Tired, Terribly Tired
I am tired, terribly tired. All in me hurts: my head, my arms, my legs. My eyes are burning intensely from the implacable reflection of the snow and the smoke of the oil lamps inside the shelter. Morale is at its lowest. How will it end... when will it end?
For the past half hour, I have been lying on a bed of leaves close to the stove that tries in vane to warm this shack. I try sleeping. I try regaining the hours of sleep lost in many nights of patrolling, inspections, raids and monitoring of random enemy planes that are much cause for desperation.
Yet, the brain refuses to rest. I think of the past and the future. I recall recent and long-forgotten events. I cannot sleep. Half an hour has gone by since returning from my patrolling duty. The partisans have attacked the gasoline depot in Kantermirowska and, as expected, caused much damage in the area we have to patrol.
Our superiors, however, are set up comfortably. Their orders arrive. Emotionless, they call in the subordinates, and in tragicomic fashion, they make us believe that they share our tribulations: "Boys, tonight again we shall not sleep. The partisans are in Kantermirowska. Each one of us will cover the specified zone in order to intercept them. Be careful with our men - most of all, set the right example!"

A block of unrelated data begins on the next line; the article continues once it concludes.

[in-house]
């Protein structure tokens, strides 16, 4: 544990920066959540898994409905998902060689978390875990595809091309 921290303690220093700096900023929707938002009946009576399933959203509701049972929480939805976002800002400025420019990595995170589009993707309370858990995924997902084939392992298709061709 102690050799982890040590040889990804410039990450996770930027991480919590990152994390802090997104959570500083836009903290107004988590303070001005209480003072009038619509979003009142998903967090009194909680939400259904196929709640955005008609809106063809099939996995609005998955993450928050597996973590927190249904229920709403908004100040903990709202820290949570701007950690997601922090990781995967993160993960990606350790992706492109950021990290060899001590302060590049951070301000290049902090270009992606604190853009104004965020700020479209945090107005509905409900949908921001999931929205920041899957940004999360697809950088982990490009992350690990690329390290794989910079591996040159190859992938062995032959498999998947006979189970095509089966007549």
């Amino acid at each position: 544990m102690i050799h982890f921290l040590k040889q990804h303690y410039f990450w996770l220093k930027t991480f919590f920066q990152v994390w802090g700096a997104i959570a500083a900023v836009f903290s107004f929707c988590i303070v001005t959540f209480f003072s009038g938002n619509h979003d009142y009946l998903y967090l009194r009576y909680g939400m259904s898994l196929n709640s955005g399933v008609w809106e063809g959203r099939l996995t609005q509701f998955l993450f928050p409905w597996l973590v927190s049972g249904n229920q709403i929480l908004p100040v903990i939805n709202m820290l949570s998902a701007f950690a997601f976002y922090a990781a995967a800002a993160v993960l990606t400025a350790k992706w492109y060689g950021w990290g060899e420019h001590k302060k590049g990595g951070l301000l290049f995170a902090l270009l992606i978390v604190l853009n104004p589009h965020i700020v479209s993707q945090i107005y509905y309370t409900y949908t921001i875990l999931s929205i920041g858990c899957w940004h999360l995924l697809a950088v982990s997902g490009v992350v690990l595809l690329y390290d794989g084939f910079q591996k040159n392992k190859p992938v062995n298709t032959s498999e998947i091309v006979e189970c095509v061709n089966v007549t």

I leave with my twenty men. We exit into the cold darkness of night. An icy wind sweeps our faces and creases our skin, as we face the unknown, the emptiness, death. We take the road for Kantermirowska. My companions follow me. No one is talking.
There is something in the Russian night that takes your heart and puts it in a vice, squeezing it so hard that it paralyzes your will to think. At the same time, it touches what hides deepest within it, mixing emotions, memories, regrets, abandon, hope, courage and fear. It silences a man in his thoughts, putting a wedge between him and the present reality.